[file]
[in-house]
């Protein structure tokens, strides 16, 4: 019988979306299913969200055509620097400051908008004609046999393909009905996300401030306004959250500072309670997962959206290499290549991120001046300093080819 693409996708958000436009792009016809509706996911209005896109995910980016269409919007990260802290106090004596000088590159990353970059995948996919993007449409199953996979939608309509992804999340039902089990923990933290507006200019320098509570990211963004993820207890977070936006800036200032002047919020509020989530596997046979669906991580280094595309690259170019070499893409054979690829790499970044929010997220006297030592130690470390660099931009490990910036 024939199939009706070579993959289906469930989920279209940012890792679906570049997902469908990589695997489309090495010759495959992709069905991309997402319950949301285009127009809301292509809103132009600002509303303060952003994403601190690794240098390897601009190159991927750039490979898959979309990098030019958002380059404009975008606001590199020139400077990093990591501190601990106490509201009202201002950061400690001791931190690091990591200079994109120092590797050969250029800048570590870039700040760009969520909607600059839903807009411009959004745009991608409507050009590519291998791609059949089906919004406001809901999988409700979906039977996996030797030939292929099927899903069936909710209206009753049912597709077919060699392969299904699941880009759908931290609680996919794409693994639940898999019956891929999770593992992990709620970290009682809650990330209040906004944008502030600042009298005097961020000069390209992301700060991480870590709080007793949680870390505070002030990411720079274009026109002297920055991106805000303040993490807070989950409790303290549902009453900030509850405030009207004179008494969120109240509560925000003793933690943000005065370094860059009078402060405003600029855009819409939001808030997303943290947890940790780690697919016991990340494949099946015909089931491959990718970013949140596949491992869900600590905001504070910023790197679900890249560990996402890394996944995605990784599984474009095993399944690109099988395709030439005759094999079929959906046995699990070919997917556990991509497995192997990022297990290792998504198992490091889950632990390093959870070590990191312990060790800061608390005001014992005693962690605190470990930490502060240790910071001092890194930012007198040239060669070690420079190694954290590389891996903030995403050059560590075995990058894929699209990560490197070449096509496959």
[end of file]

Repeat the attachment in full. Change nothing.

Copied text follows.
[in-house]
């Protein structure tokens, strides 16, 4: 019988979306299913969200055509620097400051908008004609046999393909009905996300401030306004959250500072309670997962959206290499290549991120001046300093080819 693409996708958000436009792009016809509706996911209005896109995910980016269409919007990260802290106090004596000088590159990353970059995948996919993007449409199953996979939608309509992804999340039902089990923990933290507006200019320098509570990211963004993820207890977070936006800036200032002047919020509020989530596997046979669906991580280094595309690259170019070499893409054979690829790499970044929010997220006297030592130690470390660099931009490990910036 024939199939009706070579993959289906469930989920279209940012890792679906570049997902469908990589695997489309090495010759495959992709069905991309997402319950949301285009127009809301292509809103132009600002509303303060952003994403601190690794240098390897601009190159991927750039490979898959979309990098030019958002380059404009975008606001590199020139400077990093990591501190601990106490509201009202201002950061400690001791931190690091990591200079994109120092590797050969250029800048570590870039700040760009969520909607600059839903807009411009959004745009991608409507050009590519291998791609059949089906919004406001809901999988409700979906039977996996030797030939292929099927899903069936909710209206009753049912597709077919060699392969299904699941880009759908931290609680996919794409693994639940898999019956891929999770593992992990709620970290009682809650990330209040906004944008502030600042009298005097961020000069390209992301700060991480870590709080007793949680870390505070002030990411720079274009026109002297920055991106805000303040993490807070989950409790303290549902009453900030509850405030009207004179008494969120109240509560925000003793933690943000005065370094860059009078402060405003600029855009819409939001808030997303943290947890940790780690697919016991990340494949099946015909089931491959990718970013949140596949491992869900600590905001504070910023790197679900890249560990996402890394996944995605990784599984474009095993399944690109099988395709030439005759094999079929959906046995699990070919997917556990991509497995192997990022297990290792998504198992490091889950632990390093959870070590990191312990060790800061608390005001014992005693962690605190470990930490502060240790910071001092890194930012007198040239060669070690420079190694954290590389891996903030995403050059560590075995990058894929699209990560490197070449096509496959």